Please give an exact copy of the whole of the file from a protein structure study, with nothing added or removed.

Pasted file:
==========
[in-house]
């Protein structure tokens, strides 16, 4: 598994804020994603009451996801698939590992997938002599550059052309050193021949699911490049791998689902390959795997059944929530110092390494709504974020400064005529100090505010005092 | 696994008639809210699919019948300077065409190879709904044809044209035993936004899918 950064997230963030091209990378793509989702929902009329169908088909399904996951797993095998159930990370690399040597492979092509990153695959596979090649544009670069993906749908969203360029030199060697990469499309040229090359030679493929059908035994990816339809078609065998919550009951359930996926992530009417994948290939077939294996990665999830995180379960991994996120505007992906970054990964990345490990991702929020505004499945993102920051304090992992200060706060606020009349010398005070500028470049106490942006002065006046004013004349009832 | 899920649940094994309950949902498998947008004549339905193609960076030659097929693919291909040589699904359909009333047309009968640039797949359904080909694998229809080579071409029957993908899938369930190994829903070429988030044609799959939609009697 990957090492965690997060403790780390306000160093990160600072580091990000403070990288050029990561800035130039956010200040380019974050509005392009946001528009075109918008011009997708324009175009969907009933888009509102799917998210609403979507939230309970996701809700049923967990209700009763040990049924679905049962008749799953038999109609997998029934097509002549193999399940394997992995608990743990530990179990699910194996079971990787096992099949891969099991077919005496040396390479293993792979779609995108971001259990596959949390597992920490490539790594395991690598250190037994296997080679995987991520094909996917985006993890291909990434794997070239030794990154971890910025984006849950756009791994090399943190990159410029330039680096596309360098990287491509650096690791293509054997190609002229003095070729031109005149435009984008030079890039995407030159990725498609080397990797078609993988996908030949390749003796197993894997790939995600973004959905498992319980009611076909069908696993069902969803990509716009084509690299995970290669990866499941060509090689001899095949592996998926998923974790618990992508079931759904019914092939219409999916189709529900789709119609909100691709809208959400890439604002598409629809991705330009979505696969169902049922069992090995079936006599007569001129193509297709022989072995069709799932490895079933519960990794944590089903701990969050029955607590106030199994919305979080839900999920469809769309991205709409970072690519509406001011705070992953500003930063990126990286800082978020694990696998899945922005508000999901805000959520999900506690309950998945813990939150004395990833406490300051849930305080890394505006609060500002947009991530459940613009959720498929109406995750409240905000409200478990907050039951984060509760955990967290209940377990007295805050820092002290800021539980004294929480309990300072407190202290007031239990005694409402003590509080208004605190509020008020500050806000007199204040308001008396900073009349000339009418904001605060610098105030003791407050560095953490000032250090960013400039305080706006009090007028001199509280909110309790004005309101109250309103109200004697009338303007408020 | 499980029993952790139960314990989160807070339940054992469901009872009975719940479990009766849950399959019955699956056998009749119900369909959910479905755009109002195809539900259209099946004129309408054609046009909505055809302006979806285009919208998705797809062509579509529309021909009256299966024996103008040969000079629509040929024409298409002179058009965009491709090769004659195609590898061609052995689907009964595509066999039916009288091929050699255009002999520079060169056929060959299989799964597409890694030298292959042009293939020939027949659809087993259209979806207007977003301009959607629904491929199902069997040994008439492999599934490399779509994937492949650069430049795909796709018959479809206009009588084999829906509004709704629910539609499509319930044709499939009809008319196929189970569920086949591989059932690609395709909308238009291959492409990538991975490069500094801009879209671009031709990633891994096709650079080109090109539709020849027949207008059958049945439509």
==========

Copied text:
[in-house]
């Protein structure tokens, strides 16, 4: 598994804020994603009451996801698939590992997938002599550059052309050193021949699911490049791998689902390959795997059944929530110092390494709504974020400064005529100090505010005092 | 696994008639809210699919019948300077065409190879709904044809044209035993936004899918 950064997230963030091209990378793509989702929902009329169908088909399904996951797993095998159930990370690399040597492979092509990153695959596979090649544009670069993906749908969203360029030199060697990469499309040229090359030679493929059908035994990816339809078609065998919550009951359930996926992530009417994948290939077939294996990665999830995180379960991994996120505007992906970054990964990345490990991702929020505004499945993102920051304090992992200060706060606020009349010398005070500028470049106490942006002065006046004013004349009832 | 899920649940094994309950949902498998947008004549339905193609960076030659097929693919291909040589699904359909009333047309009968640039797949359904080909694998229809080579071409029957993908899938369930190994829903070429988030044609799959939609009697 990957090492965690997060403790780390306000160093990160600072580091990000403070990288050029990561800035130039956010200040380019974050509005392009946001528009075109918008011009997708324009175009969907009933888009509102799917998210609403979507939230309970996701809700049923967990209700009763040990049924679905049962008749799953038999109609997998029934097509002549193999399940394997992995608990743990530990179990699910194996079971990787096992099949891969099991077919005496040396390479293993792979779609995108971001259990596959949390597992920490490539790594395991690598250190037994296997080679995987991520094909996917985006993890291909990434794997070239030794990154971890910025984006849950756009791994090399943190990159410029330039680096596309360098990287491509650096690791293509054997190609002229003095070729031109005149435009984008030079890039995407030159990725498609080397990797078609993988996908030949390749003796197993894997790939995600973004959905498992319980009611076909069908696993069902969803990509716009084509690299995970290669990866499941060509090689001899095949592996998926998923974790618990992508079931759904019914092939219409999916189709529900789709119609909100691709809208959400890439604002598409629809991705330009979505696969169902049922069992090995079936006599007569001129193509297709022989072995069709799932490895079933519960990794944590089903701990969050029955607590106030199994919305979080839900999920469809769309991205709409970072690519509406001011705070992953500003930063990126990286800082978020694990696998899945922005508000999901805000959520999900506690309950998945813990939150004395990833406490300051849930305080890394505006609060500002947009991530459940613009959720498929109406995750409240905000409200478990907050039951984060509760955990967290209940377990007295805050820092002290800021539980004294929480309990300072407190202290007031239990005694409402003590509080208004605190509020008020500050806000007199204040308001008396900073009349000339009418904001605060610098105030003791407050560095953490000032250090960013400039305080706006009090007028001199509280909110309790004005309101109250309103109200004697009338303007408020 | 499980029993952790139960314990989160807070339940054992469901009872009975719940479990009766849950399959019955699956056998009749119900369909959910479905755009109002195809539900259209099946004129309408054609046009909505055809302006979806285009919208998705797809062509579509529309021909009256299966024996103008040969000079629509040929024409298409002179058009965009491709090769004659195609590898061609052995689907009964595509066999039916009288091929050699255009002999520079060169056929060959299989799964597409890694030298292959042009293939020939027949659809087993259209979806207007977003301009959607629904491929199902069997040994008439492999599934490399779509994937492949650069430049795909796709018959479809206009009588084999829906509004709704629910539609499509319930044709499939009809008319196929189970569920086949591989059932690609395709909308238009291959492409990538991975490069500094801009879209671009031709990633891994096709650079080109090109539709020849027949207008059958049945439509």